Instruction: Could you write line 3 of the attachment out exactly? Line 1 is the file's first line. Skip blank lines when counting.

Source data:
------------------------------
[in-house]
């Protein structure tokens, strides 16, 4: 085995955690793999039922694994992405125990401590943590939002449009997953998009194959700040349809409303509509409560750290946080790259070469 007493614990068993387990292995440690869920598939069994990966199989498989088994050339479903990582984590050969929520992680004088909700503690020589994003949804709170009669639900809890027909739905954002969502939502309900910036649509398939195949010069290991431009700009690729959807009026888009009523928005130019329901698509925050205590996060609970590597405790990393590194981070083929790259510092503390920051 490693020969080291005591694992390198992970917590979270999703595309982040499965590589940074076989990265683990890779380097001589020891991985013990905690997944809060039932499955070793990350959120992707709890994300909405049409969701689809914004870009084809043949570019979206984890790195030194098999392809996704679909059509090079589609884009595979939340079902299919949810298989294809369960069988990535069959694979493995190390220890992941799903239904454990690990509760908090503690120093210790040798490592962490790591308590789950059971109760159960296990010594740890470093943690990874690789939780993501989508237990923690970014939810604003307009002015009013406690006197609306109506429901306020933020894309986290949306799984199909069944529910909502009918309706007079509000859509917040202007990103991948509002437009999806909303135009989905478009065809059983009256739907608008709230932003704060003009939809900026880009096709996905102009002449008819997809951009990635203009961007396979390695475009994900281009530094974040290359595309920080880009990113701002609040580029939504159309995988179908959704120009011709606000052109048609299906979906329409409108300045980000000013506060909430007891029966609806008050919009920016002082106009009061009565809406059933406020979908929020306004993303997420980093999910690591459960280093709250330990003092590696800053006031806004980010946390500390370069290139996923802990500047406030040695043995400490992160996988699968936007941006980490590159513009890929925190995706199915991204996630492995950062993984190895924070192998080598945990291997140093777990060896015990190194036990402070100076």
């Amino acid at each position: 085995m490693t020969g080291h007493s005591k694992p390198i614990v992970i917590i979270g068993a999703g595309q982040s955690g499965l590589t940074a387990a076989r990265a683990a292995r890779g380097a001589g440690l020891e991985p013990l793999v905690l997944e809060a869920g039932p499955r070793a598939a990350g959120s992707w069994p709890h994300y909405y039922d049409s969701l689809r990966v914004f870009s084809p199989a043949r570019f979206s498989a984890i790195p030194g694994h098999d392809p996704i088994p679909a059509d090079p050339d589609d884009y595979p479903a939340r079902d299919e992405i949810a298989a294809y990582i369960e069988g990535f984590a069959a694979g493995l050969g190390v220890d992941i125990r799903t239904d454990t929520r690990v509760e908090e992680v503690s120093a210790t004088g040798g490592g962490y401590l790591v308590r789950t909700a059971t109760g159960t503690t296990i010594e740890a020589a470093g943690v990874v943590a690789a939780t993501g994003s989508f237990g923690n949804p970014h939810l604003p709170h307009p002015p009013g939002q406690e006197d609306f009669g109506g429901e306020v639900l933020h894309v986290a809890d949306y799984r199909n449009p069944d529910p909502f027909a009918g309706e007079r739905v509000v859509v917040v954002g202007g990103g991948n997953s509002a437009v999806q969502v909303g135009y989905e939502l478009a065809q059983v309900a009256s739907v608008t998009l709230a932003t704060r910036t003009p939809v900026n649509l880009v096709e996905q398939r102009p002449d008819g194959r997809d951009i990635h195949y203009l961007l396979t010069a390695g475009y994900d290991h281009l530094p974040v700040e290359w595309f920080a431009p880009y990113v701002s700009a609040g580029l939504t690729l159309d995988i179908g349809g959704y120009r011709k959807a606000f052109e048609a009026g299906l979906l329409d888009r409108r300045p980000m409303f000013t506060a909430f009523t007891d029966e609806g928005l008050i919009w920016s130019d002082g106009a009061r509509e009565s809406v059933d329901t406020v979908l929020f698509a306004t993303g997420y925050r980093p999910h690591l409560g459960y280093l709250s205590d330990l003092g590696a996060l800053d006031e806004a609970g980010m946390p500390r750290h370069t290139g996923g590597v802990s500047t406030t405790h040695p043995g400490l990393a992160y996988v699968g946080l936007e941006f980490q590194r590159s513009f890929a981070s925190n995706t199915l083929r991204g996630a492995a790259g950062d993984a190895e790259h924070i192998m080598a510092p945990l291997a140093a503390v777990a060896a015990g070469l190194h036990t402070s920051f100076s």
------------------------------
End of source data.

């Amino acid at each position: 085995m490693t020969g080291h007493s005591k694992p390198i614990v992970i917590i979270g068993a999703g595309q982040s955690g499965l590589t940074a387990a076989r990265a683990a292995r890779g380097a001589g440690l020891e991985p013990l793999v905690l997944e809060a869920g039932p499955r070793a598939a990350g959120s992707w069994p709890h994300y909405y039922d049409s969701l689809r990966v914004f870009s084809p199989a043949r570019f979206s498989a984890i790195p030194g694994h098999d392809p996704i088994p679909a059509d090079p050339d589609d884009y595979p479903a939340r079902d299919e992405i949810a298989a294809y990582i369960e069988g990535f984590a069959a694979g493995l050969g190390v220890d992941i125990r799903t239904d454990t929520r690990v509760e908090e992680v503690s120093a210790t004088g040798g490592g962490y401590l790591v308590r789950t909700a059971t109760g159960t503690t296990i010594e740890a020589a470093g943690v990874v943590a690789a939780t993501g994003s989508f237990g923690n949804p970014h939810l604003p709170h307009p002015p009013g939002q406690e006197d609306f009669g109506g429901e306020v639900l933020h894309v986290a809890d949306y799984r199909n449009p069944d529910p909502f027909a009918g309706e007079r739905v509000v859509v917040v954002g202007g990103g991948n997953s509002a437009v999806q969502v909303g135009y989905e939502l478009a065809q059983v309900a009256s739907v608008t998009l709230a932003t704060r910036t003009p939809v900026n649509l880009v096709e996905q398939r102009p002449d008819g194959r997809d951009i990635h195949y203009l961007l396979t010069a390695g475009y994900d290991h281009l530094p974040v700040e290359w595309f920080a431009p880009y990113v701002s700009a609040g580029l939504t690729l159309d995988i179908g349809g959704y120009r011709k959807a606000f052109e048609a009026g299906l979906l329409d888009r409108r300045p980000m409303f000013t506060a909430f009523t007891d029966e609806g928005l008050i919009w920016s130019d002082g106009a009061r509509e009565s809406v059933d329901t406020v979908l929020f698509a306004t993303g997420y925050r980093p999910h690591l409560g459960y280093l709250s205590d330990l003092g590696a996060l800053d006031e806004a609970g980010m946390p500390r750290h370069t290139g996923g590597v802990s500047t406030t405790h040695p043995g400490l990393a992160y996988v699968g946080l936007e941006f980490q590194r590159s513009f890929a981070s925190n995706t199915l083929r991204g996630a492995a790259g950062d993984a190895e790259h924070i192998m080598a510092p945990l291997a140093a503390v777990a060896a015990g070469l190194h036990t402070s920051f100076s």